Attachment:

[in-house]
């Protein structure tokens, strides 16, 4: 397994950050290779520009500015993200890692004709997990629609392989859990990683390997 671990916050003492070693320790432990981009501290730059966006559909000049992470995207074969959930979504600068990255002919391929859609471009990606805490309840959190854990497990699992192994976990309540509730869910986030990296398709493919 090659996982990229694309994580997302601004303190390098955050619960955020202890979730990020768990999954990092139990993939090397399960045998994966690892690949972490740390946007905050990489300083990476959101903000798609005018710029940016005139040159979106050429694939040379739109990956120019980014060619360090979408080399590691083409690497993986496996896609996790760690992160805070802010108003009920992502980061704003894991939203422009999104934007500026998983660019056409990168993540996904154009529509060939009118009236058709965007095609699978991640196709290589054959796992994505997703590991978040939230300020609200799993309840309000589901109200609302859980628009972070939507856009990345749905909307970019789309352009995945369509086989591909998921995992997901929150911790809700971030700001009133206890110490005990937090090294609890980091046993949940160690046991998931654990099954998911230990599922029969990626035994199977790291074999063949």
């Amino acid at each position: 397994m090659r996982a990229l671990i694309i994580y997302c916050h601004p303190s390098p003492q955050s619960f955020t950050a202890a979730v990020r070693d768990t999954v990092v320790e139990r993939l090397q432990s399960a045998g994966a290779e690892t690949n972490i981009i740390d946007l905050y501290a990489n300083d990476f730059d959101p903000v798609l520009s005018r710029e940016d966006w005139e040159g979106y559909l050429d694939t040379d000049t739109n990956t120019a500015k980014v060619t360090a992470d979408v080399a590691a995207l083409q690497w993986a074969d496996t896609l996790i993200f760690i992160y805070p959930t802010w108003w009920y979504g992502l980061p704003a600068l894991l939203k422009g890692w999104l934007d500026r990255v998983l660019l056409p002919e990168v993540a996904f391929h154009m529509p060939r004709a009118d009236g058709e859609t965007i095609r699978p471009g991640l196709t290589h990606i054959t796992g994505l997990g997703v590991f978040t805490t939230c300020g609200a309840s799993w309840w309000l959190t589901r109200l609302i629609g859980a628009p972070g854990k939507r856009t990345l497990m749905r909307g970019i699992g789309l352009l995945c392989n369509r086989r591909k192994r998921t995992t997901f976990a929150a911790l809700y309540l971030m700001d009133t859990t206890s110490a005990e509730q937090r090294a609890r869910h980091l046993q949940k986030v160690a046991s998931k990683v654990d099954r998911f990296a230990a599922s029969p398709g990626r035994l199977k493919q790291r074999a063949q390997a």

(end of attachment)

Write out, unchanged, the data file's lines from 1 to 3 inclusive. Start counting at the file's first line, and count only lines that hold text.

[in-house]
């Protein structure tokens, strides 16, 4: 397994950050290779520009500015993200890692004709997990629609392989859990990683390997 671990916050003492070693320790432990981009501290730059966006559909000049992470995207074969959930979504600068990255002919391929859609471009990606805490309840959190854990497990699992192994976990309540509730869910986030990296398709493919 090659996982990229694309994580997302601004303190390098955050619960955020202890979730990020768990999954990092139990993939090397399960045998994966690892690949972490740390946007905050990489300083990476959101903000798609005018710029940016005139040159979106050429694939040379739109990956120019980014060619360090979408080399590691083409690497993986496996896609996790760690992160805070802010108003009920992502980061704003894991939203422009999104934007500026998983660019056409990168993540996904154009529509060939009118009236058709965007095609699978991640196709290589054959796992994505997703590991978040939230300020609200799993309840309000589901109200609302859980628009972070939507856009990345749905909307970019789309352009995945369509086989591909998921995992997901929150911790809700971030700001009133206890110490005990937090090294609890980091046993949940160690046991998931654990099954998911230990599922029969990626035994199977790291074999063949």
């Amino acid at each position: 397994m090659r996982a990229l671990i694309i994580y997302c916050h601004p303190s390098p003492q955050s619960f955020t950050a202890a979730v990020r070693d768990t999954v990092v320790e139990r993939l090397q432990s399960a045998g994966a290779e690892t690949n972490i981009i740390d946007l905050y501290a990489n300083d990476f730059d959101p903000v798609l520009s005018r710029e940016d966006w005139e040159g979106y559909l050429d694939t040379d000049t739109n990956t120019a500015k980014v060619t360090a992470d979408v080399a590691a995207l083409q690497w993986a074969d496996t896609l996790i993200f760690i992160y805070p959930t802010w108003w009920y979504g992502l980061p704003a600068l894991l939203k422009g890692w999104l934007d500026r990255v998983l660019l056409p002919e990168v993540a996904f391929h154009m529509p060939r004709a009118d009236g058709e859609t965007i095609r699978p471009g991640l196709t290589h990606i054959t796992g994505l997990g997703v590991f978040t805490t939230c300020g609200a309840s799993w309840w309000l959190t589901r109200l609302i629609g859980a628009p972070g854990k939507r856009t990345l497990m749905r909307g970019i699992g789309l352009l995945c392989n369509r086989r591909k192994r998921t995992t997901f976990a929150a911790l809700y309540l971030m700001d009133t859990t206890s110490a005990e509730q937090r090294a609890r869910h980091l046993q949940k986030v160690a046991s998931k990683v654990d099954r998911f990296a230990a599922s029969p398709g990626r035994l199977k493919q790291r074999a063949q390997a």